Philadelphia PA Erb’s Palsy Attorneys
Erb’s palsy is a paralysis that afflicts the muscles and nerves of the brachial plexus. The vast majority of cases occur as a result of birth injuries. An infant who goes through an abnormally long labor or who passes through an unusually narrow birth canal may be more at risk for the dystocia which typically leads to Erb’s palsy and other dangerous neurological conditions. Babies born with the assistance of vacuum extraction or born in an unusual position also tend to be more at risk.
Treatment options range widely and depend often on the severity of symptoms. Doctors can release the sub scapularis muscle, transfer a tendon from the latissimus dorsi, and transfer nerves from other healthier areas of the body (often from the leg on the other side of the body from the brachial plexus injury).
Damage to the C-5 and C-6 nerves can impact development and lead to a number of chronic injuries and conditions. An affected arm, for instance, may not grow as long as a non affected arm, leading to an asymmetric appearance. Some patients experience intense circulatory problems and as a result have a harder time healing damaged tissue on the affected arm. Other patients report serious neurological problems, such as a lack of sensation or the intermittent loss or diminishment of sensation.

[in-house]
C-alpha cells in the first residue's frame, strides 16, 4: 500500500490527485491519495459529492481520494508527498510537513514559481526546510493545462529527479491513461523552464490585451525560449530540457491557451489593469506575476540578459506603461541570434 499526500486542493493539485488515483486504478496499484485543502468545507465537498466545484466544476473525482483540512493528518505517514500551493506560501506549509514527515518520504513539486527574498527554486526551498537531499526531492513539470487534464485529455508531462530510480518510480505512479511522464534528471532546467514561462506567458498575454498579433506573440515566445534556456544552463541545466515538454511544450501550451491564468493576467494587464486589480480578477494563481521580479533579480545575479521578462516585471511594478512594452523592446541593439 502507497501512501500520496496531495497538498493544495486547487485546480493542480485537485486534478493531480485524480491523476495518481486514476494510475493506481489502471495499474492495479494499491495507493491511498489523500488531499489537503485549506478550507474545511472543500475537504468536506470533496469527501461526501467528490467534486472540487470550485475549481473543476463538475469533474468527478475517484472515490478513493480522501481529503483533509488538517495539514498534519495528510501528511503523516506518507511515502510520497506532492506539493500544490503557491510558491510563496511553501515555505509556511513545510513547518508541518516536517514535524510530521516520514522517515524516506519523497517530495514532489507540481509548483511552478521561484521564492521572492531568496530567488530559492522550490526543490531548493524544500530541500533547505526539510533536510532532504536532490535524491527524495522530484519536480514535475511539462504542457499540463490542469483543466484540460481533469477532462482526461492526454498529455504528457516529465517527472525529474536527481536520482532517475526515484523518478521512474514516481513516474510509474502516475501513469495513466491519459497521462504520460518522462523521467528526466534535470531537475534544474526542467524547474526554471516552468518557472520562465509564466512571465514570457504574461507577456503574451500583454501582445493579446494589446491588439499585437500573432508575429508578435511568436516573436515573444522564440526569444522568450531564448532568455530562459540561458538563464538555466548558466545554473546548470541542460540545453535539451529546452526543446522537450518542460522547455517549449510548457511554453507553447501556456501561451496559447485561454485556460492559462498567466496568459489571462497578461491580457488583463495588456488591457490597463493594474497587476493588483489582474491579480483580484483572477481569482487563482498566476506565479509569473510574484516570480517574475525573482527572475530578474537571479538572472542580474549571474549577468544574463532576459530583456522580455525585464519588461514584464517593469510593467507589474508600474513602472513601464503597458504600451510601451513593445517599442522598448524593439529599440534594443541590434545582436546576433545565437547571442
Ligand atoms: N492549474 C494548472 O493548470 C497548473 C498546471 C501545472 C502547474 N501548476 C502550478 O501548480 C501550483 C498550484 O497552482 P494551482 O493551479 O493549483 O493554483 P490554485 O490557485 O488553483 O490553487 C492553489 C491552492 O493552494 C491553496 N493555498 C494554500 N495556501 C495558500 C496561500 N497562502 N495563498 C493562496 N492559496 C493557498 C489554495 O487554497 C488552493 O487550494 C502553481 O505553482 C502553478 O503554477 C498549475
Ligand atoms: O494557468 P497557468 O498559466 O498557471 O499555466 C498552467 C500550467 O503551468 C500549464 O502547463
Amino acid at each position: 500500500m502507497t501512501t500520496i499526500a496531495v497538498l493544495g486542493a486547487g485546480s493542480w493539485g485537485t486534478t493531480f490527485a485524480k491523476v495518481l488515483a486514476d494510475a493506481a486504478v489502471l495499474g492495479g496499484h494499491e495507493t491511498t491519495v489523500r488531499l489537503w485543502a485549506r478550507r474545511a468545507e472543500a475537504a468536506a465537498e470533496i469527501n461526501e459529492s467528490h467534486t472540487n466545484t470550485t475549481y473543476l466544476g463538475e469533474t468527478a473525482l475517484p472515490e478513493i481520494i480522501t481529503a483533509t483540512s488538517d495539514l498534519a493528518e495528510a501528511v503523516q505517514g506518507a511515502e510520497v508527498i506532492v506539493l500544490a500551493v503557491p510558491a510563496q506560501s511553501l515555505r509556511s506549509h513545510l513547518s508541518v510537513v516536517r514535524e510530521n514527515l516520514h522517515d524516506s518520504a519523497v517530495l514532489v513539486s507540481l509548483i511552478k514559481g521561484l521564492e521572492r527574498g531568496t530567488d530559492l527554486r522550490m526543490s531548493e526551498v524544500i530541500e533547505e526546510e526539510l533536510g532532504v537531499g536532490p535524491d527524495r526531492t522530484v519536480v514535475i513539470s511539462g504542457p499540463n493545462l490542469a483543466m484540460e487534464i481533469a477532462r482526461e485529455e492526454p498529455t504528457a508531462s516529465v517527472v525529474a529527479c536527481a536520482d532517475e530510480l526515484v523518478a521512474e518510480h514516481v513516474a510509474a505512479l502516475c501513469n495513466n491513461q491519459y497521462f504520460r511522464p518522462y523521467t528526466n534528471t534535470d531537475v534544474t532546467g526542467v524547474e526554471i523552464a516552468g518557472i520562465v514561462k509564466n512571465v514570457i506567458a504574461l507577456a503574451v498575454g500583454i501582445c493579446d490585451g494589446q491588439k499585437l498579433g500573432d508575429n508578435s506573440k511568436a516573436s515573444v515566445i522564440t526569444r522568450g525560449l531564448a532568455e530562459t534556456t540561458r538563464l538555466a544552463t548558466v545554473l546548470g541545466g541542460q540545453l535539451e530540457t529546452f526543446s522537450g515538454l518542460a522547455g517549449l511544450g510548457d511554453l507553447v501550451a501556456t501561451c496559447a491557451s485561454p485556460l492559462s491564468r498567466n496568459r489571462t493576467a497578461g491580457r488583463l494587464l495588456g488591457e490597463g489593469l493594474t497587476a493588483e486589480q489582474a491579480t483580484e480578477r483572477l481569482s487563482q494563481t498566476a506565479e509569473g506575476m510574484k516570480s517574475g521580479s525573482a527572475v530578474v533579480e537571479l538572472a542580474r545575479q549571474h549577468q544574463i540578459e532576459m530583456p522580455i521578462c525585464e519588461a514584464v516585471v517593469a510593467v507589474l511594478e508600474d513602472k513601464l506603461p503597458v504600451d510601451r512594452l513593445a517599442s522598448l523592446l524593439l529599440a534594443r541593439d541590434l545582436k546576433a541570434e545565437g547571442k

While Erb’s palsy can occur naturally due to no one’s negligence, the condition can also result from the malpractice or non-practice of attending health professionals. If an obstetrician either speeds up or slows down labor, for instance, he or she might increase the likelihood of birth injury or trauma.
To parse out whether or not you may have a liability case against a medical professional as a result of your child’s Erb’s palsy, walk through the facts with a veteran legal professional. Talk to the celebrated Philadelphia PA personal injury attorneys of Cherry Injury Law today about your options and potential legal strategies. We’re on call at 888-845-2703 (toll-free), and we take birth injury cases on a contingency basis, meaning you don’t have to pay legal fees unless and until we collect for you.